Protest sign reading: Save British agriculture© Dinendra Haria/REX/Shutterstock

A young farmers’ club member has created an online petition on the government’s website demanding fairer prices for farmers.

Suzanne Cole, a member of Faringdon Seniors Young Farmers’ Club, set up the petition calling for new laws to ensure our farmers are paid at least the cost of production for their produce.

“Farming is one of the only industries in which businesses are paid less than the cost of production,” said the petition

See also: Dairy farmers threaten new round of milk protests

“Take the dairy industry for example; the cost of producing a pint of milk is between 25-33.5p/litre, yet the majority of British farmers are paid under 20p/litre.”

The petition said that since the year 2000, more than half of British dairy farms have closed down, with numbers falling from 28,000 to under 10,000 today.

However, the petition notes that besides dairy, other farming sectors are also suffering.

The supermarkets and the processors need to pass on a bit more of their profits to farmers, especially dairy farmers Suzanne Cole, Faringdon Seniors Young Farmers’ Club

The petition highlights an article published in Farmers Weekly in January which reported on forecasts by Defra that average farm income figures were due to fall sharply this year for cereal farmers (down 24%), general cropping (down 17%) and pig farmers (down 46%).

Ms Cole, who grew up on her family’s dairy, beef and arable farm in Eton Hastings, near Lechlade in Oxfordshire, said: “The supermarkets and the processors need to pass on a bit more of their profits to farmers, especially dairy farmers.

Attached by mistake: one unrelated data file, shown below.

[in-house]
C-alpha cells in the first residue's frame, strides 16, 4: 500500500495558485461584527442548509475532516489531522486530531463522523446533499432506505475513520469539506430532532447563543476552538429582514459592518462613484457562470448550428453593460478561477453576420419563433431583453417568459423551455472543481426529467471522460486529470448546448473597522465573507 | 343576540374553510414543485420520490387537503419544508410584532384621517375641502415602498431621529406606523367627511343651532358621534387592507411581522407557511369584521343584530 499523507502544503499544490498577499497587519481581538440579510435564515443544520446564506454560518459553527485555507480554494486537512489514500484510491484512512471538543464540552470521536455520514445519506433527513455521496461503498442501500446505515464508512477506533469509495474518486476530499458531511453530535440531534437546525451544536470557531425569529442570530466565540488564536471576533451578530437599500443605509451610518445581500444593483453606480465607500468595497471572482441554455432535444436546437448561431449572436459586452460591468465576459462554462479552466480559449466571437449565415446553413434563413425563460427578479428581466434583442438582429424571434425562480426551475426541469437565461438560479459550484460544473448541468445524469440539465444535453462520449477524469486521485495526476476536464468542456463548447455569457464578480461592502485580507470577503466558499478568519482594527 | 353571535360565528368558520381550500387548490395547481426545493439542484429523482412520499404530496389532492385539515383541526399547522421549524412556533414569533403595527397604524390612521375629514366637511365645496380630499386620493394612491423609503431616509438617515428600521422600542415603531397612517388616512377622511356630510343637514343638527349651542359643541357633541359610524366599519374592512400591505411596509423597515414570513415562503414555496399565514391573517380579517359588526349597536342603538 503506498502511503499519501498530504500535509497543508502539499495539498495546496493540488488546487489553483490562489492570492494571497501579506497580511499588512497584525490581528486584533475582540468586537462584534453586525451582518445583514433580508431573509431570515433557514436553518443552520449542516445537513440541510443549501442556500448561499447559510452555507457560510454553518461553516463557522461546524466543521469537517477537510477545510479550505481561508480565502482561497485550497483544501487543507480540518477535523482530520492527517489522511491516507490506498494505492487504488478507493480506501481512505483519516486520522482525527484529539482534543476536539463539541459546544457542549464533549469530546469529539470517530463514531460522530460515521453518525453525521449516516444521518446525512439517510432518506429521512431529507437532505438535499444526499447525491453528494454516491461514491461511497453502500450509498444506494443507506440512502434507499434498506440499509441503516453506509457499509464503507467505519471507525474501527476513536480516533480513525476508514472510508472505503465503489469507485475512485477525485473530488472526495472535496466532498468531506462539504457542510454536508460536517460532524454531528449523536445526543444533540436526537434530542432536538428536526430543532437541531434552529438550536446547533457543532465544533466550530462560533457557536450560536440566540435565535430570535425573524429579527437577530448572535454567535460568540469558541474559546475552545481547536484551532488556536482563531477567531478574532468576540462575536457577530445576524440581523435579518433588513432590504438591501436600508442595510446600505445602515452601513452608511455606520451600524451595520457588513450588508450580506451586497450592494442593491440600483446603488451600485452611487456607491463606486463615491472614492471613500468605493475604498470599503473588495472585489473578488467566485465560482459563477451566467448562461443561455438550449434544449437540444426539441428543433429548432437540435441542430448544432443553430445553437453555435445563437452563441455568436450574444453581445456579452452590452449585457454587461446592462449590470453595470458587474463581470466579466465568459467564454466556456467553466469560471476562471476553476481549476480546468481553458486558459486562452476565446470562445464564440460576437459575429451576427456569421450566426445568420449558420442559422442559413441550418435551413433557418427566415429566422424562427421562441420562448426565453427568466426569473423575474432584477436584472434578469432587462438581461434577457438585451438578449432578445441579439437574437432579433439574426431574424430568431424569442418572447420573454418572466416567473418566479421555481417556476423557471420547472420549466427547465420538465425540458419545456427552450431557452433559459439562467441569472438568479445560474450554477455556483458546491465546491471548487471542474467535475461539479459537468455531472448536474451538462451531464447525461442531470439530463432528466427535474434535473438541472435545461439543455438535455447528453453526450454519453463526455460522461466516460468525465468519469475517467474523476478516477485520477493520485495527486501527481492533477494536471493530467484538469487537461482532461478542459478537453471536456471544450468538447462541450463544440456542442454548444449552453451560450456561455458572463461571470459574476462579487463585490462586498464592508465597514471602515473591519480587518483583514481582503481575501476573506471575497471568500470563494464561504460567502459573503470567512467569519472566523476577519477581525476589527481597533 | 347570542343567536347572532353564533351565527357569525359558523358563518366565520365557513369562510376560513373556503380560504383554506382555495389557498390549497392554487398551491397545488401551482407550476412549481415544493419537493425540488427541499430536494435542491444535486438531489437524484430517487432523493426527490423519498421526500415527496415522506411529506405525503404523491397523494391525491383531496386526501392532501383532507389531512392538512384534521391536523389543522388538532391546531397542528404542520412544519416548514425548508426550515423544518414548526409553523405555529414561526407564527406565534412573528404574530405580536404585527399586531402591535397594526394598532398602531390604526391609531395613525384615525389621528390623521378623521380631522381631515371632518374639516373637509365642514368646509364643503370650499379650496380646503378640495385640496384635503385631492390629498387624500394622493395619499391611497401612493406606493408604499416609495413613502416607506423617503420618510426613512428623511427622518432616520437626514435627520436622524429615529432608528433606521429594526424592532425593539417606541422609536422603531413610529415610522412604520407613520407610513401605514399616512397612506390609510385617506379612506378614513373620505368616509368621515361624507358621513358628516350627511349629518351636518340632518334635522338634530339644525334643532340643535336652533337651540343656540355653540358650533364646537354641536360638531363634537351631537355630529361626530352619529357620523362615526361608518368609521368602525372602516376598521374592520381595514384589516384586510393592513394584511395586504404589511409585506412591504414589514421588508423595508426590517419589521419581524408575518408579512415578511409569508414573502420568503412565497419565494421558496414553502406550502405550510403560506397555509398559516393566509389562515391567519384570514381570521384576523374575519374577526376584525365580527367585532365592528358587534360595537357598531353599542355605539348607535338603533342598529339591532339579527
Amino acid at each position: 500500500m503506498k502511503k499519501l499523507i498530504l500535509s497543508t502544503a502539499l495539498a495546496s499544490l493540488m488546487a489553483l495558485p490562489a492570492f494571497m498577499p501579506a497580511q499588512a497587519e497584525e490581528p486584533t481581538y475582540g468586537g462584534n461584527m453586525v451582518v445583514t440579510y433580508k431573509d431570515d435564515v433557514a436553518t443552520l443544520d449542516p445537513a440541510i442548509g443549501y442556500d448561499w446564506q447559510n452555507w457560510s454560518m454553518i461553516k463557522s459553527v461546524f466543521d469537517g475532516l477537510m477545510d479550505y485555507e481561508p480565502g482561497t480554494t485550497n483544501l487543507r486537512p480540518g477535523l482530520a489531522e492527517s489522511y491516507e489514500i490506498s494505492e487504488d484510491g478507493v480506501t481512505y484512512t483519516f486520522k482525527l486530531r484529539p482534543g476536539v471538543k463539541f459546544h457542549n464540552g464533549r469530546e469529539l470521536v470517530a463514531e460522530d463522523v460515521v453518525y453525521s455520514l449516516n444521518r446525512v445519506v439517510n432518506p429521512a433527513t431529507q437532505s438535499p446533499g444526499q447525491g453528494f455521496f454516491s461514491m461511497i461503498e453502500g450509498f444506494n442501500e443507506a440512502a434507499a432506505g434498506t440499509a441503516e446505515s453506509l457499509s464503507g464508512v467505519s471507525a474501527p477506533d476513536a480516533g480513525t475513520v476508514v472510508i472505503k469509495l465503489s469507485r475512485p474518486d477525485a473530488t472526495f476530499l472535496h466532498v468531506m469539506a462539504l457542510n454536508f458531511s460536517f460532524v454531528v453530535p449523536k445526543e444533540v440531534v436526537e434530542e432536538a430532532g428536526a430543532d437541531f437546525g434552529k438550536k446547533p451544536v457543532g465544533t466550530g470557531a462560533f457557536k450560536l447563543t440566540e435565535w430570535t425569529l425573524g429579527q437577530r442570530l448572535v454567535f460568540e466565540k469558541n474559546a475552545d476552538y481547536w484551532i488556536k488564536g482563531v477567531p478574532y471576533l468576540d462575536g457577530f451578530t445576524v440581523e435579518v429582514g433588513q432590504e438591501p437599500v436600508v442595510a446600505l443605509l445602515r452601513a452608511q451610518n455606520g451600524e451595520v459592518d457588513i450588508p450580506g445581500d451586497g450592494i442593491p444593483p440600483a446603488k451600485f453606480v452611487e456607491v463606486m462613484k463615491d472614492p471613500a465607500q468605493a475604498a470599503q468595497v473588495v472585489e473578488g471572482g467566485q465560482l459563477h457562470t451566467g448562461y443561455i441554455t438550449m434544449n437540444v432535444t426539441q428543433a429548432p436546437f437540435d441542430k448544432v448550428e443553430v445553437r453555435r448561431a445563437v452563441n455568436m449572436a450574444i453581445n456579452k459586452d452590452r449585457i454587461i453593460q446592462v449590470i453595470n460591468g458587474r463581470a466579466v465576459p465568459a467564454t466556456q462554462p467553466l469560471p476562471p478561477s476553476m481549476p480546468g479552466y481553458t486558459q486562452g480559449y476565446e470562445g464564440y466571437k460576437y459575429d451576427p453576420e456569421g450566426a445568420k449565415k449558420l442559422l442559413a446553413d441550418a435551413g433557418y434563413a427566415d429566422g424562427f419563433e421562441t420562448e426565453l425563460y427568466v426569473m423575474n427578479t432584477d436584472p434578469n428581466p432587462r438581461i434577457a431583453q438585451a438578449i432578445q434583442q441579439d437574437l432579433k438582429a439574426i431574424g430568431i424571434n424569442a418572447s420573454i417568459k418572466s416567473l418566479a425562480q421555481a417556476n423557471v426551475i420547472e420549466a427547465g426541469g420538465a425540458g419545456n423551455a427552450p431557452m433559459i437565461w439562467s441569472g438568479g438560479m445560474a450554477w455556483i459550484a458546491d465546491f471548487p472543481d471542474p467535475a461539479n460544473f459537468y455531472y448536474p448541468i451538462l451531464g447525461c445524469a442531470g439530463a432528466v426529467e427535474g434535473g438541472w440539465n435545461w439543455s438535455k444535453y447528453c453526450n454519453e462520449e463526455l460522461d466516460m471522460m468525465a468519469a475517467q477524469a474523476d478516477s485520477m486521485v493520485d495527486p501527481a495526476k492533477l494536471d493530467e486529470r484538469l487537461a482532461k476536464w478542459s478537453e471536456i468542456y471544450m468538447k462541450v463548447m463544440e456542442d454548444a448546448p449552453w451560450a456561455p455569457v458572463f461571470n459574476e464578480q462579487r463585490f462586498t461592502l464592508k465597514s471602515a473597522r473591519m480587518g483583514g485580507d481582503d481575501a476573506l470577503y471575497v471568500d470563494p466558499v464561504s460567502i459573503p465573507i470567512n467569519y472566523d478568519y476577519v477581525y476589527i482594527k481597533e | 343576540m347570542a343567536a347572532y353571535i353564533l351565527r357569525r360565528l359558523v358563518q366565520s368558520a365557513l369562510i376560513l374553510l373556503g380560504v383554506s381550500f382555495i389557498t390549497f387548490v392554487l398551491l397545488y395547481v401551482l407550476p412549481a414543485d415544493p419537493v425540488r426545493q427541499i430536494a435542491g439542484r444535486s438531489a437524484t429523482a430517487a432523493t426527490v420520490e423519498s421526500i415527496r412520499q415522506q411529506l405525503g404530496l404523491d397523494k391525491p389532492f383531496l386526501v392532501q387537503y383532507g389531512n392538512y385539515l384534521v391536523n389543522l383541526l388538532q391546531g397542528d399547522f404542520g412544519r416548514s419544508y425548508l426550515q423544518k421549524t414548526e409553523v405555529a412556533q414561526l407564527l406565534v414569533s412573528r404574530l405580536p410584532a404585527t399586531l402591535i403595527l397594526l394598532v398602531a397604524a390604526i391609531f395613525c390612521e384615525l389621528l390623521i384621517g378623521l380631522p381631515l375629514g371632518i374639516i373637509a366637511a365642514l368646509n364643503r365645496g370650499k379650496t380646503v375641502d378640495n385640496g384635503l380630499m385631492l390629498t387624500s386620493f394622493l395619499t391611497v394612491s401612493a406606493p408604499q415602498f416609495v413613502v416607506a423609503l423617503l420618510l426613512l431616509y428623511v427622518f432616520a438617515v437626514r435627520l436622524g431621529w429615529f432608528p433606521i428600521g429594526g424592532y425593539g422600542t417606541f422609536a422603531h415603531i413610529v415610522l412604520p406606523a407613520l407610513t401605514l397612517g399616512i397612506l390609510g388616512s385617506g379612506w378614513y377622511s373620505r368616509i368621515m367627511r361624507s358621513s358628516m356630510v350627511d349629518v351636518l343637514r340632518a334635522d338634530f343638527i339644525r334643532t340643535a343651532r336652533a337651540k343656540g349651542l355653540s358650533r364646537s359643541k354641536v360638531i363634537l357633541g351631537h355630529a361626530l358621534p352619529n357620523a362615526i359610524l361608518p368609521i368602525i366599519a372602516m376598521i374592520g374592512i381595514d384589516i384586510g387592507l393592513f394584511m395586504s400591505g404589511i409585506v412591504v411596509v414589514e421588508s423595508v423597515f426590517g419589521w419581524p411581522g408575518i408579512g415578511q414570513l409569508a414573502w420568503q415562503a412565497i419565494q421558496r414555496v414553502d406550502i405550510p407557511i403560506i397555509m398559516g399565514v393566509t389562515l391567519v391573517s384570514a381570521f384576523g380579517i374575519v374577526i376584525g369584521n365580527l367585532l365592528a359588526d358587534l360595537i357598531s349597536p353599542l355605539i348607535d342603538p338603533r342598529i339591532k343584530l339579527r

“If they don’t, eventually everyone will go out of business. They cannot go on being paid less than the cost of production. That’s unsustainable for any business in the long term.

“I’m hoping my petition will attract 100,000 signatures so that it can be debated in parliament.”

Brexit opportunity

Ms Cole believes the vote for Brexit is an opportunity to increase the country’s self-sufficiency in food and drink (currently about 60%) and promote the value of buying more British food to consumers.

Phil Bicknell, the NFU’s head of food and farming, said more efforts were needed to ensure a supply chain to allow farmers to be able to run profitable businesses.

He added: “For dairy farmers, there are some high-profile examples where businesses have had in place a cost of production mechanism to make sure this happens.

“But there are challenges over doing this more widely. As soon as we start talking about the groceries code adjudicator, there are always discussions about getting around price and market conditions. That’s the role of the adjudicator.

“I would prefer that farmers are getting fair returns from the market place rather than having to resort to rules and regulations.”